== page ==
Sarah: Content refinement. I believe there is a huge opportunity to be digging deeper in this. Most firms we work with, even the ones who seem further along than most, have a huge opportunity. I also think marketing departments can and should be playing a bigger role here.
Q: How important is it that a firm’s marketing director knows how CPAs work and what they encounter day-to-day?
Sarah: Super critical. The more they understand about what the CPAs do, the better they will do their jobs. I think I asked so many questions when I first started working in the profession that I used to get looks of dread every time I knocked on a partner’s door. I still ask lots of questions. I am inquisitive by nature, but it has helped me understand my market and my firms.
Q: You’re very involved with the Association for Accounting Marketing. How has that organization evolved over the years?
Sarah: We are fortunate to have a lot of senior professionals. When I first joined the organization, I remember hearing the average tenure for an accounting marketer is 10 months. Today I am happy to say it is much longer and fortunate to know so many professionals who have been with their firms for 10+ years. I also think the association is evolving to be more cutting edge and collaborative. The AICPA/AAM collaboration is a perfect example; it helped raise the profile of marketing in accounting firms. I have fewer conversations around the need for marketing and more about how firms can tackle this based on their available resources.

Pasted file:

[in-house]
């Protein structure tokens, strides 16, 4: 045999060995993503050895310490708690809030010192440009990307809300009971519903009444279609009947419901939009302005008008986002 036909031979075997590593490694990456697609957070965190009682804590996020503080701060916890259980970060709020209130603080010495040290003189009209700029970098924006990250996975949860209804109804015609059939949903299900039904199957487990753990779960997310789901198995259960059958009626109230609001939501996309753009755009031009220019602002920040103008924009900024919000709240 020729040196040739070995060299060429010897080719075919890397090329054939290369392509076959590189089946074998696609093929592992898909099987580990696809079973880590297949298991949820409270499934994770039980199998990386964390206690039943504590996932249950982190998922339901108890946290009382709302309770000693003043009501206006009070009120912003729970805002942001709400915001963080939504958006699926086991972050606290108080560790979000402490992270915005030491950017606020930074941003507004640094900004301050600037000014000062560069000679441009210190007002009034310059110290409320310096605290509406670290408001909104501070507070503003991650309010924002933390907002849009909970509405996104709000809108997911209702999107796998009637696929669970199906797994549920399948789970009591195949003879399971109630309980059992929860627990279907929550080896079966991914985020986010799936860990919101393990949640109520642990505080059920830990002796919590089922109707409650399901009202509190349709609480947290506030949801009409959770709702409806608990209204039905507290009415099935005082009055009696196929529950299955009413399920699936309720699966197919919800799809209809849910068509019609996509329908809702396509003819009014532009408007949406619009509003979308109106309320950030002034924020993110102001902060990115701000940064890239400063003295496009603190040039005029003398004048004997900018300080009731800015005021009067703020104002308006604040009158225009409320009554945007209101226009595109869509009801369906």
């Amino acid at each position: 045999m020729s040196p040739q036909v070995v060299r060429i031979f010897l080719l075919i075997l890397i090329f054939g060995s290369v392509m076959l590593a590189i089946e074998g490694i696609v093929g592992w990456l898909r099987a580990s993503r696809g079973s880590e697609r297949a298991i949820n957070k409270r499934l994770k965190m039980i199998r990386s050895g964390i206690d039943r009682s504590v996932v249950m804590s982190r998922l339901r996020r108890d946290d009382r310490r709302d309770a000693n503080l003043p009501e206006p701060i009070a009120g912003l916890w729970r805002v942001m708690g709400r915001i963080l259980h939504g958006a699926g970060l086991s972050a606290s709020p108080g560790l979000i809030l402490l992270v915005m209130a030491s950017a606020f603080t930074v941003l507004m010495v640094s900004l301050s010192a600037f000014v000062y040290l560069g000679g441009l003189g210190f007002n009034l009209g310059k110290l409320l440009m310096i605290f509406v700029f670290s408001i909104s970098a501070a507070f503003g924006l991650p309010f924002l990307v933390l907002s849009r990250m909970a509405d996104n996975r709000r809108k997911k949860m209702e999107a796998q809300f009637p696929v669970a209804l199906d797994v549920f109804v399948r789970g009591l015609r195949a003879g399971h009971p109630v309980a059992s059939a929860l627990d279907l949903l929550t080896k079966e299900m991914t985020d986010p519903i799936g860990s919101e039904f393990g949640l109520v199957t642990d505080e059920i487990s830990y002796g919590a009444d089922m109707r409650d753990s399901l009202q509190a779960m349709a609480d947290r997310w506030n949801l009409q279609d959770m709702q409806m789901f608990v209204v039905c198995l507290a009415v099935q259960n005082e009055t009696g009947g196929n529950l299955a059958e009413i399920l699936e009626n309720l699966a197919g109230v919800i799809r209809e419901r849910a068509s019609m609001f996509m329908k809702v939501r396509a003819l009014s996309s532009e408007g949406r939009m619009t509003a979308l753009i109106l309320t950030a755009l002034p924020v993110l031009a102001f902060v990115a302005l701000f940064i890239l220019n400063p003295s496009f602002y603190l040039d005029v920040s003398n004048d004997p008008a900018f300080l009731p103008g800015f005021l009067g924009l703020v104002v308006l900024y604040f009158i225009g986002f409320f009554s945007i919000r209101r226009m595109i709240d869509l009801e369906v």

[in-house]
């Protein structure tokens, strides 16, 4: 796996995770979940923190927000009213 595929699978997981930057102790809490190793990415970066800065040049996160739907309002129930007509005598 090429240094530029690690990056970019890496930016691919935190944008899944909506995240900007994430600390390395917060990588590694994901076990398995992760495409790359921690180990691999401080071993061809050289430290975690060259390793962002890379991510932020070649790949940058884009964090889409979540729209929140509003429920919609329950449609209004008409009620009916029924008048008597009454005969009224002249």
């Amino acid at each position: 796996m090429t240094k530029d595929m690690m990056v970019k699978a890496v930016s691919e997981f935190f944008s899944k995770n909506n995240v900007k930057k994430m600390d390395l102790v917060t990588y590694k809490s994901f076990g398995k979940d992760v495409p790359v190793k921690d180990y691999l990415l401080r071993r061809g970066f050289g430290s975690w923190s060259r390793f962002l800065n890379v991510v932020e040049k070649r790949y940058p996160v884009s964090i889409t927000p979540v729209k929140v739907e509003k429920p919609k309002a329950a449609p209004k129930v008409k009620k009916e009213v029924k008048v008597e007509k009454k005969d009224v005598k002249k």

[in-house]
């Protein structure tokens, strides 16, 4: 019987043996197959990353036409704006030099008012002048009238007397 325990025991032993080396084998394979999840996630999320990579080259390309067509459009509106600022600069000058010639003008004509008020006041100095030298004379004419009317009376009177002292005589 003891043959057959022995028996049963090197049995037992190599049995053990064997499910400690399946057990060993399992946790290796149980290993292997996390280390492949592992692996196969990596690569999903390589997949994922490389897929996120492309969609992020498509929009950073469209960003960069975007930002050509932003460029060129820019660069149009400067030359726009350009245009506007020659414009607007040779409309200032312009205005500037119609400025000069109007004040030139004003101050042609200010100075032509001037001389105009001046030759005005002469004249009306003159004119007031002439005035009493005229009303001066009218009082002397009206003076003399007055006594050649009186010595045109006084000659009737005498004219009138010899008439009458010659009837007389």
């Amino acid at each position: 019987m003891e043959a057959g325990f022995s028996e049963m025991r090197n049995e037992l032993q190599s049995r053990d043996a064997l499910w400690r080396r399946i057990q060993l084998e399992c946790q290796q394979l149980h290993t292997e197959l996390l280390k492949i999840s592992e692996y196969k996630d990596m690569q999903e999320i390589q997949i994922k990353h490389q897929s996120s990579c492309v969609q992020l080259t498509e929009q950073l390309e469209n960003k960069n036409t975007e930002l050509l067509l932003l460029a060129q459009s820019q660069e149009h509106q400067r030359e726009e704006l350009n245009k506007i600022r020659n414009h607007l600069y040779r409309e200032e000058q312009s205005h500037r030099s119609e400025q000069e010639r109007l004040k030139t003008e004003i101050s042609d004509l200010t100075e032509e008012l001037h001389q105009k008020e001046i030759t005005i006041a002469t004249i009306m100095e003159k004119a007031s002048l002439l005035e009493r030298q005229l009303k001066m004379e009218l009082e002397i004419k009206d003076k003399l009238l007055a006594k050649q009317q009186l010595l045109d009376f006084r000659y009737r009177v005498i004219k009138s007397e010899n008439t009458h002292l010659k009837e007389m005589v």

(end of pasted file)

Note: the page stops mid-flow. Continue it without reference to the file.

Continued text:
Q: What do today’s public accounting firm partners need to know about AAM?
Sarah: It’s an amazing community, one which your marketing professionals must embrace. I credit a lot of my career success to a lot of what I learned and the people I met through AAM. There is no other association like ours for the market.
Q: If a young professional told you he/she wanted to get into accounting firm marketing, what would you tell them?
Sarah: Do it! It’s so much fun. Many young marketing professionals don’t know this field (professional services marketing) exists. They don’t teach it in schools and very few firms recruit on campus. Most schools push product marketing. When I fell into this profession, it could not have been a more perfect fit for me.